An assessment of boric acid and borax using the IEHR Evaluative Process for Assessing Human Developmental and Reproductive Toxicity of Agents. Expert Scientific Committee

Reprod Toxicol. 1997 Jan-Feb;11(1):123-60. doi: 10.1016/s0890-6238(96)00204-3.


Background: Boron is a ubiquitous element widely distributed in nature in the form of borates at low concentrations in soils and rocks. Boron is released from these minerals by the natural weathering processes in the form of boric acid, which is water soluble and biologically available. High levels of boric acid are naturally found in sea water. Boric acid and borax are used in the greatest quantities and represent the major boron chemical exposures to humans and the environment. The principal use of boric acid and borax is in the manufacture of various types of glass products that do not result in exposure to the consumer. Boric acid and borax are also found in an array of consumer goods including fireproofing for fabrics and wood, insecticides, and in many cosmetics and personal care products as well. Boron may be an essential element for higher animals including humans.

Human exposure: Boric acid and borax are considered to be completely absorbed by the oral route of exposure. Absorption through intact skin is considered negligible, although absorption can occur through denuded or irritated skin. Boron levels in the body do not persist upon cessation of exposure. People may be exposed to boron through three primary sources: 1) consumption of private, municipal, or commercial (bottled) sources of drinking water; 2) dietary consumption of crops and other foodstuffs (including dietary supplements for body building); and 3) inhalation of boron compounds during their mining, manufacturing, and other industrial processing. While boron has been detected in 81.8% of the municipal water systems, it is a minor source of boron in most parts of the U.S. The mean boron concentration is reported as 0.2 mg B/L. However, residents of California and other western states with boron-rich geologic deposits may be regularly exposed to higher levels in drinking water. Individuals who drink bottled mineral water may also increase their exposure to boron. An EPA health advisory, recommends boron concentrations in drinking water not exceed 0.6 mg B/L [0.06 mM B] over a lifetime of exposure. Dietary exposure to boron for an adult typically ranges from ranges from 0.25 to 3.1 mg B/d with an average of 1.5 mg B/d. The high end of the exposure range, 3.1 mg B/d, was selected by the Expert Committee as best estimate of exposure. It should be noted that a diet high in fruits, vegetables, grains, legumes, and other food stuffs with high boron contents may lead to daily exposures as high as 10 mg B/d from diet alone. Some body building supplements contain boron at levels ranging from 1.5 to 10 mg B, with a median of 4 mg B. Use of the supplements containing the median concentration of boron could equal the daily intake an individual receives from diet and drinking water combined. Adults in the U.S. at the high end of the food exposure range may typically ingest up to 3.5 mg B/d, or a daily dose of 0.005 mmol B/kg b.wt., through exposure from diet (3.1 mg B/d) and drinking water (0.4 mg B/d). Individuals who also use body-building supplements may have a total daily boron intake of 7.5 mg B resulting in a daily dose of 0.01 mmol B/kg b.wt./d. Occupational exposure to boron is mainly through inhalation of borate containing dust during mining and manufacturing processes. Current occupational exposures to boron are reported to result in a daily dose of < 0.0001 to 0.2 mmol B/kg b.wt./d. Current U.S. OSHA permissible exposure limit (PEL) for sodium tetraborates is 10 mg/m3, and the California Occupational Safety and Health Administration PEL is 5 mg/m3. An exposure of 5 mg B/m3 translates to approximately 0.01 mmol B/kg b.wt./d that, coincidentally, is the same as exposure levels associated with combined municipal drinking water, diet, and body building supplement consumption. Infants may receive exposures to boric acid when it is used as a household insecticide for cockroach control. Exposure from boric acid-containing cosmetic and personal care products applie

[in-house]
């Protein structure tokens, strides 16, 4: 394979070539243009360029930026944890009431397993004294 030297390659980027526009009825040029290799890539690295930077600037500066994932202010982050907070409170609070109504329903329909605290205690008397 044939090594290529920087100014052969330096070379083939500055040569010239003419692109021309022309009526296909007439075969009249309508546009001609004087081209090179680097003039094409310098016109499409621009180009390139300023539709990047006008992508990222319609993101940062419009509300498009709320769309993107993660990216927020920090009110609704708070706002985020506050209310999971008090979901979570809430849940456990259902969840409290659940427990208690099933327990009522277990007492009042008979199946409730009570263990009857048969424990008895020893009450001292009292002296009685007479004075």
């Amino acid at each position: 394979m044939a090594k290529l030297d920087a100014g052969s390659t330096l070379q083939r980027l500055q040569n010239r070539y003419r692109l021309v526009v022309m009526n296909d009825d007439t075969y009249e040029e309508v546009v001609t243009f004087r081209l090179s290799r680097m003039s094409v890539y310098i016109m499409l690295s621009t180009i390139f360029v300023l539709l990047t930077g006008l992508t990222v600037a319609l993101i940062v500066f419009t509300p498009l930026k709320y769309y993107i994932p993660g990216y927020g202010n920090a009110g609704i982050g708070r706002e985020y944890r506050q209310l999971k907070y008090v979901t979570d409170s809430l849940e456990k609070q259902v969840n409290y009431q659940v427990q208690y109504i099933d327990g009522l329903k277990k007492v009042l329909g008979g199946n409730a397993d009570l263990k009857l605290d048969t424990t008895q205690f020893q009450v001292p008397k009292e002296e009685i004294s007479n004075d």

Publication types

  • Guideline
  • Practice Guideline
  • Review

MeSH terms

  • Animals
  • Borates / toxicity*
  • Boric Acids / toxicity*
  • Drug Evaluation
  • Drug Evaluation, Preclinical
  • Embryonic and Fetal Development / drug effects*
  • Humans
  • Reproduction / drug effects*
  • Teratogens*


  • Borates
  • Boric Acids
  • Teratogens
  • borax
  • boric acid